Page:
Why is it that when I looked at the data presented in the press release covering the newly launched Rightmove consumer confidence survey I came to a very different interpretation from that given?
I am not an expert in survey work, but I am always interested in how they are put together, because I have made plenty of cock ups myself with questionnaires. It's rather late when the answers come back and you realise the ambiguity in the original questions.
It is a painful experience, so I have sympathy with the researchers here.
But I feel obliged to be an awkward cuss when I feel people are drawing their interpretations rather liberally from the answers to what appear to be suspect questions. I also feel an obligation to share my misgivings. It's my job.
Now I haven't got the full data and I am sure that I wouldn't be given access to it, but I would be extremely interested to delve more deeply into the responses to and, indeed, the methodology of the Rightmove survey.
The press release provides some background and some indication of how it is put together. The more I look at it the more I shudder.
What am I to answer to the question: "At present, is it a good or bad time to buy a property?"
Straightaway there is ambiguity. "Good" is rather vague in this context. The answers will be conditional and depend on the personal circumstances of the respondent as much as any detached view they may have of the market. How can you interpret them simply?
For instance, if I am trying to sell a home I'll most likely say "good", because I will see my house as a bargain against what it was worth. If I am neutral I will probably say "good", because if you want to buy at the moment it is much cheaper than 18 months ago. If I am looking to buy I may say "good", just because I want to support my own view that it is a good time to buy - cognitive dissonance and all that.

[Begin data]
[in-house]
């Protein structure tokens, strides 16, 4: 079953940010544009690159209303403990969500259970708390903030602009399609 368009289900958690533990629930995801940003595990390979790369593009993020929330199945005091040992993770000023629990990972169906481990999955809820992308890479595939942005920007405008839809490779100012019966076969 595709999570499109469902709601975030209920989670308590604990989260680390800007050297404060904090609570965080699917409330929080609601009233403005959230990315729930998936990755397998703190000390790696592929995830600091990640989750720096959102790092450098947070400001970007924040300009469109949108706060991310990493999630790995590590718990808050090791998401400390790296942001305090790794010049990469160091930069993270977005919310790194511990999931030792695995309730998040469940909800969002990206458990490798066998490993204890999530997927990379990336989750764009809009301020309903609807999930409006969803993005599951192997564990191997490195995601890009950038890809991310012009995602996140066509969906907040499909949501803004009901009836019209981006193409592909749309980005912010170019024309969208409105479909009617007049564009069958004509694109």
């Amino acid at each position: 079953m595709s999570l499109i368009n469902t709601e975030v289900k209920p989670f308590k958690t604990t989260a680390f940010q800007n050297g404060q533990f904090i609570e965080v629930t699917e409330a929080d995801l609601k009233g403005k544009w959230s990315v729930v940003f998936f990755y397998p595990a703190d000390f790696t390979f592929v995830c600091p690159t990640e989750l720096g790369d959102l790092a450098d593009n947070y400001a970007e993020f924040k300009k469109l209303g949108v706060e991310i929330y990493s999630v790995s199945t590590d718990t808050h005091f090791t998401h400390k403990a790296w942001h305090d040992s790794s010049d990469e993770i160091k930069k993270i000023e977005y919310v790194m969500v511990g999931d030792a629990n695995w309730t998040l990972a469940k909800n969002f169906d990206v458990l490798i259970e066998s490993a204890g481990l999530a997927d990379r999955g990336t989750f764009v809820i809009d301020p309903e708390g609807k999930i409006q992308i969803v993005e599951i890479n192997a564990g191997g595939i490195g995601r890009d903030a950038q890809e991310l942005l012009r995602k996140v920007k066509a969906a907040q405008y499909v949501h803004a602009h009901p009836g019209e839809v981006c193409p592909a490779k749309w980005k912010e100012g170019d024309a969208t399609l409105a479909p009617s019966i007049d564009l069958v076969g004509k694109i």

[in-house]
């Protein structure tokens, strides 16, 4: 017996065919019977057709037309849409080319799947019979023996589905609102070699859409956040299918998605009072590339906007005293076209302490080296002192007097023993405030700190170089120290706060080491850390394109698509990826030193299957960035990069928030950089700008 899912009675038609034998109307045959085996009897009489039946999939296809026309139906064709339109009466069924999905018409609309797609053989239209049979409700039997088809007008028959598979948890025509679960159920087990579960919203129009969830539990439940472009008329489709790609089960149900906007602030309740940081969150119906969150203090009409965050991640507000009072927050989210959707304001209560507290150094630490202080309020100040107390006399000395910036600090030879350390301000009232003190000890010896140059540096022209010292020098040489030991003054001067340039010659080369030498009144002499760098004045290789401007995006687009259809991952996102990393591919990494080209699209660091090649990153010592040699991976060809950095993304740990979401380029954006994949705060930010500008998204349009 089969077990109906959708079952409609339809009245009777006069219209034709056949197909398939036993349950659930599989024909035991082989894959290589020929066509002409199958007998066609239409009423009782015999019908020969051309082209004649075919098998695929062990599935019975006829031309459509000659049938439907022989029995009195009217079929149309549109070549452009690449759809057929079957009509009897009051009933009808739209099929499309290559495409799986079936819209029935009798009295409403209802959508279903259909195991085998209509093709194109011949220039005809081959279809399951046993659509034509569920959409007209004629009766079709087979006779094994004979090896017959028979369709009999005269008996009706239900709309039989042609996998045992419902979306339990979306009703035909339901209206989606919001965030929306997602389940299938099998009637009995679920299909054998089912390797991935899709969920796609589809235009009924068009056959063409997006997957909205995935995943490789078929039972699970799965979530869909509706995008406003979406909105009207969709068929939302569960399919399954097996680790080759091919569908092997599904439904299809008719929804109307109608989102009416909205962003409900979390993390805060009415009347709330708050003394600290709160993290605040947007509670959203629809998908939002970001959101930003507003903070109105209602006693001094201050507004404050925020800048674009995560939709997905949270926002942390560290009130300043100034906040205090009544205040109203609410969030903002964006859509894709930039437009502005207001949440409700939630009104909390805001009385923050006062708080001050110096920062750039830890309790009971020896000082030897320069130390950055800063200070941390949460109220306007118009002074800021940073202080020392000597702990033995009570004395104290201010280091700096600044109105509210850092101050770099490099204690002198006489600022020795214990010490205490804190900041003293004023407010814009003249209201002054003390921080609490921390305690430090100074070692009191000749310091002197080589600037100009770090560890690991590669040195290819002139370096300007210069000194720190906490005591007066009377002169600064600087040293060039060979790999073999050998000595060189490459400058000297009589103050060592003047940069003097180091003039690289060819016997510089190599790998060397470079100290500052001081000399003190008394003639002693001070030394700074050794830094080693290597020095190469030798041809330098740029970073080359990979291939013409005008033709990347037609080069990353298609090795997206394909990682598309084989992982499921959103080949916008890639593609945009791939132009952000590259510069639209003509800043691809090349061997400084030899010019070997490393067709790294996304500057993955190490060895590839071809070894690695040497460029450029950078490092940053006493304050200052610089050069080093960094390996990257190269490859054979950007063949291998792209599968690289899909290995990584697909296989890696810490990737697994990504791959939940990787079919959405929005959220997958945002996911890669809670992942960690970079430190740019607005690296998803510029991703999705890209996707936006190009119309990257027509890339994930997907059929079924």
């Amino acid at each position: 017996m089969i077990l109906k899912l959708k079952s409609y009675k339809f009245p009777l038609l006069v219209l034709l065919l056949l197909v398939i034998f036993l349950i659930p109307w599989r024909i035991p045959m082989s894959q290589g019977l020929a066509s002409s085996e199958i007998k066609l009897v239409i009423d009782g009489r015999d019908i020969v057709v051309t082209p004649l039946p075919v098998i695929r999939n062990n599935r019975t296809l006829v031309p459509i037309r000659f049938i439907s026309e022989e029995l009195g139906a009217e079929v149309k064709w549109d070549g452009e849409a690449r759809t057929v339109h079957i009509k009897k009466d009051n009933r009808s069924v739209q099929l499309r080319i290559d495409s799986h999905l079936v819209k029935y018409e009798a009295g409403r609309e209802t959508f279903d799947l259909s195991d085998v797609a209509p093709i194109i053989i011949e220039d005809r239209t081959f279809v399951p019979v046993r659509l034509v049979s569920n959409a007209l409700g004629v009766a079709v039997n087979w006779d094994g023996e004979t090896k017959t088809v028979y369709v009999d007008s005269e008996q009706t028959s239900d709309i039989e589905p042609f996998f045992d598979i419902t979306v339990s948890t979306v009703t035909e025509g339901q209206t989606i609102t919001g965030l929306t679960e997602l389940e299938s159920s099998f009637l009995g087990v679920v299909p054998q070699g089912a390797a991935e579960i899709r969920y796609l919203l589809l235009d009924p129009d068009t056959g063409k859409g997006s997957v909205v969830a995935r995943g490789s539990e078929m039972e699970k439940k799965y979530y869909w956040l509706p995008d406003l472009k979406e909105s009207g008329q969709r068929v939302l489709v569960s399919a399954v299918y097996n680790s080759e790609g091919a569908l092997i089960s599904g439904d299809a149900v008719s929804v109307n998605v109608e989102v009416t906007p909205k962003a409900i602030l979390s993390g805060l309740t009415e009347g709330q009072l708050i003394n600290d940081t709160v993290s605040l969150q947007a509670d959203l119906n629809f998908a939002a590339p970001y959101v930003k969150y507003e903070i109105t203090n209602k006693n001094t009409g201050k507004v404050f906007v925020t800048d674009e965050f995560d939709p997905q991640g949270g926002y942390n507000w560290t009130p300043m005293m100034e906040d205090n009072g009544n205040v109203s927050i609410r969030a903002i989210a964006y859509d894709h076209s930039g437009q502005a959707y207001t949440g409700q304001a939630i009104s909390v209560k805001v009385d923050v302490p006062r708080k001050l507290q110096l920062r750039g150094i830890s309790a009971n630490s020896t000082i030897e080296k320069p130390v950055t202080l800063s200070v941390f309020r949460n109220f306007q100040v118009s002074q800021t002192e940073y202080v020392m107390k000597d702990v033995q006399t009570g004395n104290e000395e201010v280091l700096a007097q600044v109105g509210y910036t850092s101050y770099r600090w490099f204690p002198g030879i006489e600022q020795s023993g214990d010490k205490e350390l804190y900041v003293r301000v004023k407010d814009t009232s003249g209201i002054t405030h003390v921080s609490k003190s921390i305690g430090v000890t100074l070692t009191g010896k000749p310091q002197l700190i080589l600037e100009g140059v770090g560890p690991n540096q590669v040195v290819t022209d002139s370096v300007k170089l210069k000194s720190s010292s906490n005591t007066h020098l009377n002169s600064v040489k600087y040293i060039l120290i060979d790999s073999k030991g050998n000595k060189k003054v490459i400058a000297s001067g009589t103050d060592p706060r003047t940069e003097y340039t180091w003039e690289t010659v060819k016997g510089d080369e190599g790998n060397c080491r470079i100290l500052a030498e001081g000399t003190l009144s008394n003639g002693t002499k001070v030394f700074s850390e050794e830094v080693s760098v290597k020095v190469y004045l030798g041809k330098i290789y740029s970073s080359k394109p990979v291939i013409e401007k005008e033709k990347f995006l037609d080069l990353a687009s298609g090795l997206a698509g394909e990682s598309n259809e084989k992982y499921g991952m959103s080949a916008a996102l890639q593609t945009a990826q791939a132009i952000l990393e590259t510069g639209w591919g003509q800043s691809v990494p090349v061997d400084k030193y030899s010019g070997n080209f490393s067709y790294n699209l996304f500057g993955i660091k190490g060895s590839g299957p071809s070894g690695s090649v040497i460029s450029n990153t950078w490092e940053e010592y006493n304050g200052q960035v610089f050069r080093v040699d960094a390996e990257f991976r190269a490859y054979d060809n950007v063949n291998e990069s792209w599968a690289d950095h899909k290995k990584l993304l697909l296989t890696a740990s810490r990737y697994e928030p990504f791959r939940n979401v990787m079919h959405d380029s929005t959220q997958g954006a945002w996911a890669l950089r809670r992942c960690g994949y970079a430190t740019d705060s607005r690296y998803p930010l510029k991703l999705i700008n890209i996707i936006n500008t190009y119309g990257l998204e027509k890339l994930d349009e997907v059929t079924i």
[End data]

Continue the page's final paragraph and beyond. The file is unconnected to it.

The survey sample consists of 56.2% of people who have already decided to buy properties within the next 12 months, most of which intend to live in them. They have already decided that now is a good to buy, which presumably is a good reason to be on the Rightmove website.
So what are the answers really telling us?
Again, what am I to answer to the question: "At present, is it a good or bad time to sell a property?"
Prices have dropped, money is tight so the answer from most people is unsurprisingly "bad".
But what about the next question. "In 12 month's time, do you expect it to be a better or worse time to sell a property?"
Apparently it will be "better" even though most of the respondents thought that house prices would drop with a sizeable group expecting big drops in prices.
Frankly if I am looking to sell in the next year or so and prices are about to drop, now is a very good time to sell.
And again, the respondents thought on balance that it would be better to buy in 12 month's time than now. So, unless they have to move, now is not a good time to buy, they should wait.
Importantly, as you need both buyers and sellers to make a market, perhaps next year is far better from both parties perspective, as it will be a better time for both, according to the survey.
Now there may be perfectly reasonable answers to each of my concerns, but you get my point I hope.
Given that, the interpretation that Rightmove puts on this survey worries me even more.
Here's one phrase pulled from plenty: "...the majority (65%) acknowledge the window of opportunity for cash-rich and mortgage ready buyers..."
Call me cynical, but does this not sound a little bit like: "Quick, buy now and keep my clients happy so they can keep paying me a subscription." Or is it me that is misinterpreting things.